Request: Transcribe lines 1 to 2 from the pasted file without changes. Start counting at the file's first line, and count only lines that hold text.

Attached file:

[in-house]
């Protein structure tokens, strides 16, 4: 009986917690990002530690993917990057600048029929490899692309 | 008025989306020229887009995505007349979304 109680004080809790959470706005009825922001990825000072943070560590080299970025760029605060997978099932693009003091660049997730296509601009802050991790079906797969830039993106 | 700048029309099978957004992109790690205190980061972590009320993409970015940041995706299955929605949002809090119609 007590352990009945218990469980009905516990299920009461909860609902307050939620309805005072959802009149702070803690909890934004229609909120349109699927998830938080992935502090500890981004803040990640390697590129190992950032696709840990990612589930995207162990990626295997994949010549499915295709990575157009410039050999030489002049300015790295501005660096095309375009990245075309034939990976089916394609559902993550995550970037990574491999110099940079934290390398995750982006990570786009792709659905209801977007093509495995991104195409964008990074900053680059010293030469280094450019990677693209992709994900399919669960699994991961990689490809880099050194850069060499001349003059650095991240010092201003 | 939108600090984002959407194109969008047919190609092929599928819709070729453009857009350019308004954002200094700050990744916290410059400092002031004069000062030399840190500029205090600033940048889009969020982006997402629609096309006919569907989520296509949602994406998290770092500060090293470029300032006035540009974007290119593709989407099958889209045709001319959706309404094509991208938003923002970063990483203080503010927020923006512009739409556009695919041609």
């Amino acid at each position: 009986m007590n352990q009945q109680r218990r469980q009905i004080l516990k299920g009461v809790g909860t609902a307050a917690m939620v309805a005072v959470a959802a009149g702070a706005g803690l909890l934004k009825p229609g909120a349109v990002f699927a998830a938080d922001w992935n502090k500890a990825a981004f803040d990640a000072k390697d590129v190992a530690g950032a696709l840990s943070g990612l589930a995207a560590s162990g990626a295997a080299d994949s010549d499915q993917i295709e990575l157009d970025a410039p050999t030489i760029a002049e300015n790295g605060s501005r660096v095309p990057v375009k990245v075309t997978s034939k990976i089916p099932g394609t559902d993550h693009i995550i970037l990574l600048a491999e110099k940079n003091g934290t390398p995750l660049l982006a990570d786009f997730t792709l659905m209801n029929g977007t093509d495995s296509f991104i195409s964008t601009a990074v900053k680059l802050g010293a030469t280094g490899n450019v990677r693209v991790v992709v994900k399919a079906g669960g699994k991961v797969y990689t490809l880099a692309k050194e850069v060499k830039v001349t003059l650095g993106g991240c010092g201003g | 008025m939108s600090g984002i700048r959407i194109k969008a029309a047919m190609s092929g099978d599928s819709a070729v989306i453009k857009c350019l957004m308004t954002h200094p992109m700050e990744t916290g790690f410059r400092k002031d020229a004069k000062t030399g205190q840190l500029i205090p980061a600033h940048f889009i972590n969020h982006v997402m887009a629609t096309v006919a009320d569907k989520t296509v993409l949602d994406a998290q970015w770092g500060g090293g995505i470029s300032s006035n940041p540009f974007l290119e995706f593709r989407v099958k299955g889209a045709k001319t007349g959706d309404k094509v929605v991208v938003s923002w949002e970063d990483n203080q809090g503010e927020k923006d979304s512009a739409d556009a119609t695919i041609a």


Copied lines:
[in-house]
């Protein structure tokens, strides 16, 4: 009986917690990002530690993917990057600048029929490899692309 | 008025989306020229887009995505007349979304 109680004080809790959470706005009825922001990825000072943070560590080299970025760029605060997978099932693009003091660049997730296509601009802050991790079906797969830039993106 | 700048029309099978957004992109790690205190980061972590009320993409970015940041995706299955929605949002809090119609 007590352990009945218990469980009905516990299920009461909860609902307050939620309805005072959802009149702070803690909890934004229609909120349109699927998830938080992935502090500890981004803040990640390697590129190992950032696709840990990612589930995207162990990626295997994949010549499915295709990575157009410039050999030489002049300015790295501005660096095309375009990245075309034939990976089916394609559902993550995550970037990574491999110099940079934290390398995750982006990570786009792709659905209801977007093509495995991104195409964008990074900053680059010293030469280094450019990677693209992709994900399919669960699994991961990689490809880099050194850069060499001349003059650095991240010092201003 | 939108600090984002959407194109969008047919190609092929599928819709070729453009857009350019308004954002200094700050990744916290410059400092002031004069000062030399840190500029205090600033940048889009969020982006997402629609096309006919569907989520296509949602994406998290770092500060090293470029300032006035540009974007290119593709989407099958889209045709001319959706309404094509991208938003923002970063990483203080503010927020923006512009739409556009695919041609």